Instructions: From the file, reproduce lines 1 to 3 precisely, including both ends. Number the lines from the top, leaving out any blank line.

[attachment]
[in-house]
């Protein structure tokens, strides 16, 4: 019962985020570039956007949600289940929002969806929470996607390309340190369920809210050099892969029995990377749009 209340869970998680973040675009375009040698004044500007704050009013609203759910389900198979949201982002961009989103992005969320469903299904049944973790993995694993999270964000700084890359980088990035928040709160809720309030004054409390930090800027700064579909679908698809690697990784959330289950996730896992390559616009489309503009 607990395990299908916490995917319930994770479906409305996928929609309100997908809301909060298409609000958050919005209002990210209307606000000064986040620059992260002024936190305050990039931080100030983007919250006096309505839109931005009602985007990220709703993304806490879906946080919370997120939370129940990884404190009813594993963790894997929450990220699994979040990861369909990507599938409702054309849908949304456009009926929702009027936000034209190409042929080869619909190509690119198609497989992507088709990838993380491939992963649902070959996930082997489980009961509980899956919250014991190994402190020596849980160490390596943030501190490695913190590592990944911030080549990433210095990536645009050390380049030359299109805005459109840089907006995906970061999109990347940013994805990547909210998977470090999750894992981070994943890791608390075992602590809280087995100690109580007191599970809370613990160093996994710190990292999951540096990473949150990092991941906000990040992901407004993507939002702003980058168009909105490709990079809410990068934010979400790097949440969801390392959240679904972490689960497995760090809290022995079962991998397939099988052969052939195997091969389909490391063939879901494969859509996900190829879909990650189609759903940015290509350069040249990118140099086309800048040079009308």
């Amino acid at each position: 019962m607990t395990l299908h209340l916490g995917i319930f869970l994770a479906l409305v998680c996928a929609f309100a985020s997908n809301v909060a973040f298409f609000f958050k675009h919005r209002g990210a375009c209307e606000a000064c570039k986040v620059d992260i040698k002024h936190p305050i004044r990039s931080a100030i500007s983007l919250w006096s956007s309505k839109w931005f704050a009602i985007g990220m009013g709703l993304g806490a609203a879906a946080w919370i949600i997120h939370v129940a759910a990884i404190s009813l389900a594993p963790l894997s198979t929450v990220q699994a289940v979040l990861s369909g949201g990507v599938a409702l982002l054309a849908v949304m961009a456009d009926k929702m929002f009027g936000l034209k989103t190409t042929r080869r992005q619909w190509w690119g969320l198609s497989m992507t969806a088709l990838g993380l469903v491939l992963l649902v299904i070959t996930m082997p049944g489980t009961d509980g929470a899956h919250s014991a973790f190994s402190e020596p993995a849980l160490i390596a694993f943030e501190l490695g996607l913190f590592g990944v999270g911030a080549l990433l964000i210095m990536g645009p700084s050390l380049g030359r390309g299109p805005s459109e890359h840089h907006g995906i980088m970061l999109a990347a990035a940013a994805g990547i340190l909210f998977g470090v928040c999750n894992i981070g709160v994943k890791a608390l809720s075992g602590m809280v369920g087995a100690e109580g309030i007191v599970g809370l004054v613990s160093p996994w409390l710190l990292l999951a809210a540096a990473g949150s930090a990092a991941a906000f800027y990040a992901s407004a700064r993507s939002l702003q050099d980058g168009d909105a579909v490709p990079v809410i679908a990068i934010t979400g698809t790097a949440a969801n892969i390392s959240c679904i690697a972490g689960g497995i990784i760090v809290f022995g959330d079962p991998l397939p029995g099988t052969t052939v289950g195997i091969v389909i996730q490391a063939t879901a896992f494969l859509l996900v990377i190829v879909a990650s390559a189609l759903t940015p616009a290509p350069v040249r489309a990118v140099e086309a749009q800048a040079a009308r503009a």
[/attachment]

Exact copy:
[in-house]
């Protein structure tokens, strides 16, 4: 019962985020570039956007949600289940929002969806929470996607390309340190369920809210050099892969029995990377749009 209340869970998680973040675009375009040698004044500007704050009013609203759910389900198979949201982002961009989103992005969320469903299904049944973790993995694993999270964000700084890359980088990035928040709160809720309030004054409390930090800027700064579909679908698809690697990784959330289950996730896992390559616009489309503009 607990395990299908916490995917319930994770479906409305996928929609309100997908809301909060298409609000958050919005209002990210209307606000000064986040620059992260002024936190305050990039931080100030983007919250006096309505839109931005009602985007990220709703993304806490879906946080919370997120939370129940990884404190009813594993963790894997929450990220699994979040990861369909990507599938409702054309849908949304456009009926929702009027936000034209190409042929080869619909190509690119198609497989992507088709990838993380491939992963649902070959996930082997489980009961509980899956919250014991190994402190020596849980160490390596943030501190490695913190590592990944911030080549990433210095990536645009050390380049030359299109805005459109840089907006995906970061999109990347940013994805990547909210998977470090999750894992981070994943890791608390075992602590809280087995100690109580007191599970809370613990160093996994710190990292999951540096990473949150990092991941906000990040992901407004993507939002702003980058168009909105490709990079809410990068934010979400790097949440969801390392959240679904972490689960497995760090809290022995079962991998397939099988052969052939195997091969389909490391063939879901494969859509996900190829879909990650189609759903940015290509350069040249990118140099086309800048040079009308």
């Amino acid at each position: 019962m607990t395990l299908h209340l916490g995917i319930f869970l994770a479906l409305v998680c996928a929609f309100a985020s997908n809301v909060a973040f298409f609000f958050k675009h919005r209002g990210a375009c209307e606000a000064c570039k986040v620059d992260i040698k002024h936190p305050i004044r990039s931080a100030i500007s983007l919250w006096s956007s309505k839109w931005f704050a009602i985007g990220m009013g709703l993304g806490a609203a879906a946080w919370i949600i997120h939370v129940a759910a990884i404190s009813l389900a594993p963790l894997s198979t929450v990220q699994a289940v979040l990861s369909g949201g990507v599938a409702l982002l054309a849908v949304m961009a456009d009926k929702m929002f009027g936000l034209k989103t190409t042929r080869r992005q619909w190509w690119g969320l198609s497989m992507t969806a088709l990838g993380l469903v491939l992963l649902v299904i070959t996930m082997p049944g489980t009961d509980g929470a899956h919250s014991a973790f190994s402190e020596p993995a849980l160490i390596a694993f943030e501190l490695g996607l913190f590592g990944v999270g911030a080549l990433l964000i210095m990536g645009p700084s050390l380049g030359r390309g299109p805005s459109e890359h840089h907006g995906i980088m970061l999109a990347a990035a940013a994805g990547i340190l909210f998977g470090v928040c999750n894992i981070g709160v994943k890791a608390l809720s075992g602590m809280v369920g087995a100690e109580g309030i007191v599970g809370l004054v613990s160093p996994w409390l710190l990292l999951a809210a540096a990473g949150s930090a990092a991941a906000f800027y990040a992901s407004a700064r993507s939002l702003q050099d980058g168009d909105a579909v490709p990079v809410i679908a990068i934010t979400g698809t790097a949440a969801n892969i390392s959240c679904i690697a972490g689960g497995i990784i760090v809290f022995g959330d079962p991998l397939p029995g099988t052969t052939v289950g195997i091969v389909i996730q490391a063939t879901a896992f494969l859509l996900v990377i190829v879909a990650s390559a189609l759903t940015p616009a290509p350069v040249r489309a990118v140099e086309a749009q800048a040079a009308r503009a």